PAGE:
Published in Daily Herald, June 6, 2019
On May 3, the Illinois Senate Subcommittee on Capital held a public hearing in Grayslake to learn more about infrastructure needs in Lake County.
Lake County leaders testified about local needs in the areas of transportation, stormwater infrastructure, affordable housing and mental health services.
Leading the Lake County panel was Lake County Board Chair Sandy Hart, who outlined the state of affordable housing programs and the efforts being done at the local level. Almost 100,000 Lake County homeowners are "cost-burdened," paying more than 30 percent of their income on housing, with a disproportionate impact on minorities and elderly owners.
Hart also highlighted a critical need to help people living with serious mental illness. Across the country and in Lake County, jails have become a holding area for many individuals experiencing a mental health crisis.
Currently, the only options available for law enforcement officers responding to individuals experiencing a mental health crisis include transportation to jail for low-level offenses or to a hospital emergency department. Funding from a state capital bill can help Lake County with an expansion for a Crisis Stabilization Unit.
In her testimony, Hart urged Illinois senators to act, saying, "This is an ethical and financial problem that must be addressed. We need additional funding to expand behavioral health capacity. Expanding services for short term crisis care will achieve long term savings in health costs, the judicial system, and, most importantly, provide people with the care they deserve to live happy, productive lives."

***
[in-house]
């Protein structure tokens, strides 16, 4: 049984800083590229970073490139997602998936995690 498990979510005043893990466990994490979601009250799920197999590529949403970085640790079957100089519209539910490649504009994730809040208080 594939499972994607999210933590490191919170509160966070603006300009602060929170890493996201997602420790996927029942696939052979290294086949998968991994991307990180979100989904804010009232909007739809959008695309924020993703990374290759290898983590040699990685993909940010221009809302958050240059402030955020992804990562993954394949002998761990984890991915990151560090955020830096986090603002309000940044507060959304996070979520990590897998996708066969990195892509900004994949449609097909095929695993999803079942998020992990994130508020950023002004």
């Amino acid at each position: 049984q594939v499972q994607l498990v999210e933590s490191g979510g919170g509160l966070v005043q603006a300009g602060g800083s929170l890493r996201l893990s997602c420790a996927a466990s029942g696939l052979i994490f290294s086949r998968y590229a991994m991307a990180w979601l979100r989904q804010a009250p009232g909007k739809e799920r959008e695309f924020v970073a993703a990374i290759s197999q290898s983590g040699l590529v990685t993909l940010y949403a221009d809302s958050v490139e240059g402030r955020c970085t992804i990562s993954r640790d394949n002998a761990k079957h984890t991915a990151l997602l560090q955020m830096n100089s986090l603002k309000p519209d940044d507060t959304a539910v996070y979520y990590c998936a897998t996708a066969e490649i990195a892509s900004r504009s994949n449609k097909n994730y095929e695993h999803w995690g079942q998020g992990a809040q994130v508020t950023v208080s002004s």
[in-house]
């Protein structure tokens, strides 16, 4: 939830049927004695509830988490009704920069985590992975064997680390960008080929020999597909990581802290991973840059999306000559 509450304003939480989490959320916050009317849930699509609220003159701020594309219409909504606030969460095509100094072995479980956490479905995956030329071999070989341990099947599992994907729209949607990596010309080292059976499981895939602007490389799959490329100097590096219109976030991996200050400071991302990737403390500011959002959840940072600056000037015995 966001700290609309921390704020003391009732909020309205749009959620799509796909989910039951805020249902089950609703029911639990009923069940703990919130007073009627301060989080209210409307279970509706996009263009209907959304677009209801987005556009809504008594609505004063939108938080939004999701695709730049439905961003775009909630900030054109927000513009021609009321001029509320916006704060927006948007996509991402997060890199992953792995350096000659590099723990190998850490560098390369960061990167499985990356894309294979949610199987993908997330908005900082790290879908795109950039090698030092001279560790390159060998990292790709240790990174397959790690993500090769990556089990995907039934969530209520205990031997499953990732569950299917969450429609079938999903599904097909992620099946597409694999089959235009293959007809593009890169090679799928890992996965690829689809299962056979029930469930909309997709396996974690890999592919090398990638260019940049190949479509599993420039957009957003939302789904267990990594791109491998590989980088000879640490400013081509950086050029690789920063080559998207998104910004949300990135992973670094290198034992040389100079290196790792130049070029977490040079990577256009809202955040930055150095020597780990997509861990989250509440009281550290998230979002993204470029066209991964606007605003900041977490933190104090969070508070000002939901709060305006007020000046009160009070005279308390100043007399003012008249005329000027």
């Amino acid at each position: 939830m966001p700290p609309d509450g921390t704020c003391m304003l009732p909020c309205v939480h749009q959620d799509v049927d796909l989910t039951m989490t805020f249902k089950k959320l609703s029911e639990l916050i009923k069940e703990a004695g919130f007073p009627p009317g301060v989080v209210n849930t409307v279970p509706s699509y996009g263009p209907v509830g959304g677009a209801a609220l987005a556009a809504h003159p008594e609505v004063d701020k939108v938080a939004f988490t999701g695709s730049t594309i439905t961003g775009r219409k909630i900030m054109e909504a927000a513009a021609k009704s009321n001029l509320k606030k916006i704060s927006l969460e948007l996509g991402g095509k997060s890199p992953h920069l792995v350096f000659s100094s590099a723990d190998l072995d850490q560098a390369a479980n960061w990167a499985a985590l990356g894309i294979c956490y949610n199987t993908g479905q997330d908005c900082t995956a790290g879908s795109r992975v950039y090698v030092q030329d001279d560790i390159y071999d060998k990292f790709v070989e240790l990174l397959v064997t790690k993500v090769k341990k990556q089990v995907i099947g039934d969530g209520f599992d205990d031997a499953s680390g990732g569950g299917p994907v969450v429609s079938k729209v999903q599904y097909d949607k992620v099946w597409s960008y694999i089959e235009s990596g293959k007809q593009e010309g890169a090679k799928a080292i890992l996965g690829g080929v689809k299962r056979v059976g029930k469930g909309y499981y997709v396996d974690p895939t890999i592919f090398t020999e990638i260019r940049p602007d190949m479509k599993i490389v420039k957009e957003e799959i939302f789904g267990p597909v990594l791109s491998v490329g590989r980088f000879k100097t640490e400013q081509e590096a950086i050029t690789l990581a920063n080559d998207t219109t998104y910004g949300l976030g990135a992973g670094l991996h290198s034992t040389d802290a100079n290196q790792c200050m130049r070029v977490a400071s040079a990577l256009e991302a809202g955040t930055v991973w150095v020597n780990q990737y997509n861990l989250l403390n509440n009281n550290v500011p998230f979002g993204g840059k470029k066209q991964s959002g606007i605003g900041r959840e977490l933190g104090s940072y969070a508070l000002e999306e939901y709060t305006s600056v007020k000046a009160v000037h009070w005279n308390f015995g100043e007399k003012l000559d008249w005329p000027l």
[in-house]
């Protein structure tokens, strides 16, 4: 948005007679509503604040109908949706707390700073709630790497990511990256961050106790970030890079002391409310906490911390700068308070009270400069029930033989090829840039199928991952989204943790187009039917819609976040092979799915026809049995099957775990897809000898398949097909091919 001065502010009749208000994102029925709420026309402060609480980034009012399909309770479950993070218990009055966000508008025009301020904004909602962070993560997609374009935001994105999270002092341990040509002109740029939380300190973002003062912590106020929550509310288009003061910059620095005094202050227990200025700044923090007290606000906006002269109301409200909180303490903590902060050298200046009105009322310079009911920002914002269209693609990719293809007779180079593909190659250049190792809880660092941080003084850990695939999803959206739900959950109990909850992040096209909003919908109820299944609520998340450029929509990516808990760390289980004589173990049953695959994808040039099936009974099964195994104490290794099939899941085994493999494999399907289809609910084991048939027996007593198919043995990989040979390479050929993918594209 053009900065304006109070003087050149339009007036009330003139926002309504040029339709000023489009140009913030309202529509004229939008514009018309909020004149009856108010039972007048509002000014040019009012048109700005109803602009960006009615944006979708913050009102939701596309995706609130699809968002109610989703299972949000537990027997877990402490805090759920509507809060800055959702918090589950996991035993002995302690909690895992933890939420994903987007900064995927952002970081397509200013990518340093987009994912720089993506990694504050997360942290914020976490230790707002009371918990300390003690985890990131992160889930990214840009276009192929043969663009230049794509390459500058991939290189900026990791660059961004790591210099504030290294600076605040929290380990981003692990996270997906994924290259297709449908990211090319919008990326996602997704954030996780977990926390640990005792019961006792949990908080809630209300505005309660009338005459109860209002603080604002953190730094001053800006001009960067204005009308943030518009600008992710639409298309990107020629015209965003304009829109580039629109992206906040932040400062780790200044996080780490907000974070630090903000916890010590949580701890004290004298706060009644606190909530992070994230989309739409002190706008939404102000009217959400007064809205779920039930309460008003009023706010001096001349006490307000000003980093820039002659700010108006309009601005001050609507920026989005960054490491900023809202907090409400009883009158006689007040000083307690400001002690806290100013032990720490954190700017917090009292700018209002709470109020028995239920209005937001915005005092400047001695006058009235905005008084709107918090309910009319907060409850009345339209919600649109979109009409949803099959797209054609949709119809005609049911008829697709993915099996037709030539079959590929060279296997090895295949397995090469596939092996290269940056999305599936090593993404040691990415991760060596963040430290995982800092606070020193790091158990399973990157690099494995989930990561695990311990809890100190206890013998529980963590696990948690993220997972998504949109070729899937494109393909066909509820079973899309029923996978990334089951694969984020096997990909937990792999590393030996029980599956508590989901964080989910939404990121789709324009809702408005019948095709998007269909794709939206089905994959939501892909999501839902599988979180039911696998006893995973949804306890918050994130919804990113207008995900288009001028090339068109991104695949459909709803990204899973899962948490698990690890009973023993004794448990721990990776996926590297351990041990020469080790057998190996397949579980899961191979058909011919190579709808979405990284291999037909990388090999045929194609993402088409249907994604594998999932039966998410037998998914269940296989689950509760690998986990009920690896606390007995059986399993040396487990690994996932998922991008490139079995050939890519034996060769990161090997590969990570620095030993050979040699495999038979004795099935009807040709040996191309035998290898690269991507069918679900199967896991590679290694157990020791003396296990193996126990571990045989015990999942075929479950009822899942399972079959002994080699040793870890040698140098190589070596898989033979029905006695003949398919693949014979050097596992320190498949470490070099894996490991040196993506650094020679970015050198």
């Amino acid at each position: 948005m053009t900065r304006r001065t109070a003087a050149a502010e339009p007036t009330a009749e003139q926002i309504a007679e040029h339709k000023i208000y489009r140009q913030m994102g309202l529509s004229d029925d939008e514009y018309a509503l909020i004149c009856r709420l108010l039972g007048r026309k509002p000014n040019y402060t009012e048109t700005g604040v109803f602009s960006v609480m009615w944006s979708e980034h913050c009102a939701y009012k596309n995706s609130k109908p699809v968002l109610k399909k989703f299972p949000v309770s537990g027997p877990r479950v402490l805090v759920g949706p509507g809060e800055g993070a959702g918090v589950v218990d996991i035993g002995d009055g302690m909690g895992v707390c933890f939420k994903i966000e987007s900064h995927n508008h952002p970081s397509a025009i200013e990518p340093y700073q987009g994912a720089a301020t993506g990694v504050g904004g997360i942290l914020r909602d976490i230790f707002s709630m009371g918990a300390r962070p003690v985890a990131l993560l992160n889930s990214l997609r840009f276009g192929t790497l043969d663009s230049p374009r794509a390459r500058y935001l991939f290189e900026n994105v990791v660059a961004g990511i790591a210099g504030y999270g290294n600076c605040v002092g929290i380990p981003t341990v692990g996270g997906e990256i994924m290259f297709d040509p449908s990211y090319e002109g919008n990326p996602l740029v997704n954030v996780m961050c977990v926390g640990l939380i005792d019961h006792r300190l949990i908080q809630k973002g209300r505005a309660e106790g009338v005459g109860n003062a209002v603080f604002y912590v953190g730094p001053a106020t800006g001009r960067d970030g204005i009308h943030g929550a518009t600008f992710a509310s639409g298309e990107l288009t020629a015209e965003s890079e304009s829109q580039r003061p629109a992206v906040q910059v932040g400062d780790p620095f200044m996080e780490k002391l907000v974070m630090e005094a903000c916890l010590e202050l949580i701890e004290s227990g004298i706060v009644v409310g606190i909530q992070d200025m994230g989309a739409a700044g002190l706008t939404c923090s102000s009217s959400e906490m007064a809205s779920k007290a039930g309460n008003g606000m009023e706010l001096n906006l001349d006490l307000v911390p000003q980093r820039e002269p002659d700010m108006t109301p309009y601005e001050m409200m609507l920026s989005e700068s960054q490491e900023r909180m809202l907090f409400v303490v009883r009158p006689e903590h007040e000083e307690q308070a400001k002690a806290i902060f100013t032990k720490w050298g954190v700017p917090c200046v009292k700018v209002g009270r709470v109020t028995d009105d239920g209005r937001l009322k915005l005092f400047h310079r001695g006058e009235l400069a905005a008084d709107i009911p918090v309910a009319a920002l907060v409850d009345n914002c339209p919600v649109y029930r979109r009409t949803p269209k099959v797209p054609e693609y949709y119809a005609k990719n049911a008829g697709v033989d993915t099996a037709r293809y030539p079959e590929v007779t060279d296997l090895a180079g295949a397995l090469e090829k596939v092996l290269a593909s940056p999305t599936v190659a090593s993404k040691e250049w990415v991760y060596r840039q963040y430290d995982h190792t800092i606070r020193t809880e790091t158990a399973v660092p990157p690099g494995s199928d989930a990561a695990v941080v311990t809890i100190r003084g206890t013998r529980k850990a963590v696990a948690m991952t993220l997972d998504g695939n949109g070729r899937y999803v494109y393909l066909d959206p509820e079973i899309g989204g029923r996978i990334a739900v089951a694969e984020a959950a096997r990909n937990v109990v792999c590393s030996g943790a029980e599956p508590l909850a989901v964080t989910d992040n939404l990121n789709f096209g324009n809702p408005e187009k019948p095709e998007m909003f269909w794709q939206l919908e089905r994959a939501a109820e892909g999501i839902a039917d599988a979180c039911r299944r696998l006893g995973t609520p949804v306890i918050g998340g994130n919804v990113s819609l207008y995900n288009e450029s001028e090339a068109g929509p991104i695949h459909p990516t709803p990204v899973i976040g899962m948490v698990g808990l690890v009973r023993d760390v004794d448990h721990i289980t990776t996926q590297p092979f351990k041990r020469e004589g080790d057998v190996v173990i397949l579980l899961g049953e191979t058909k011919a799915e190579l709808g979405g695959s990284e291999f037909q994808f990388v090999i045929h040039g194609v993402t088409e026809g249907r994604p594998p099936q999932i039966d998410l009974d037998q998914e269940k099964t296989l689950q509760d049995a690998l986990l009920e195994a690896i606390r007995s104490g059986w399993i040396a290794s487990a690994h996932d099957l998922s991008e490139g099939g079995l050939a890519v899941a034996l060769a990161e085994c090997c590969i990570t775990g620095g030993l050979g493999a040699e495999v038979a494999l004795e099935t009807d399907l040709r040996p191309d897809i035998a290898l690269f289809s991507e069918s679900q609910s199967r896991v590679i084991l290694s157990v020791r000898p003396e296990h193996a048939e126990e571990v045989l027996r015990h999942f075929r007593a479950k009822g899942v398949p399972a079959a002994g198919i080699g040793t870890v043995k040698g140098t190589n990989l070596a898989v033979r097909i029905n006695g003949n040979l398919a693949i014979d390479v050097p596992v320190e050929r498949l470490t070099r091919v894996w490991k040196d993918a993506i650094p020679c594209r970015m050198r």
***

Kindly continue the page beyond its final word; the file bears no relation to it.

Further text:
Lake County Division of Transportation Director Shane Schneider focused his testimony on the need for transportation infrastructure. In Lake County, the greatest transportation need is congestion relief.
Lake County worked with elected officials, municipalities, and the public to develop a list of regionally beneficial transportation improvements known as the State Highway Consensus Plan.
Lake County has worked closely with the Illinois Department of Transportation and state elected officials to advance these projects, but $1.2 billion in project work remains and the funding model is not sustainable.
"Without reliable funding, these projects will never advance, and congestion problems will continue to increase," Schneider said. "This is a quality-of-life issue for our residents."
There is also a need for increased stormwater capacity and infrastructure. Mike Warner, director of the Lake County Stormwater Management Commission, testified about climate change and the direct and indirect impact it has on Illinois.
The Illinois State Water Survey recently released information, indicating that Lake County is receiving between 20 to 45 percent higher rainfall amounts. Because of this and development plans just north of the Illinois border, significant impacts to storm sewer and detention design, floodplains, building protection, and wetland requirements are expected.
Lake County SMC identified 10 infrastructure projects, with a total cost of more than $13 million needed in 2019 to properly manage stormwater and to protect the people and property in Lake County.
In closing, Hart expressed her appreciation to the state delegation.
"Thank you for traveling to Lake County for this important discussion. We greatly appreciate the opportunity to share our needs and show our support for a capital bill for the people of Illinois."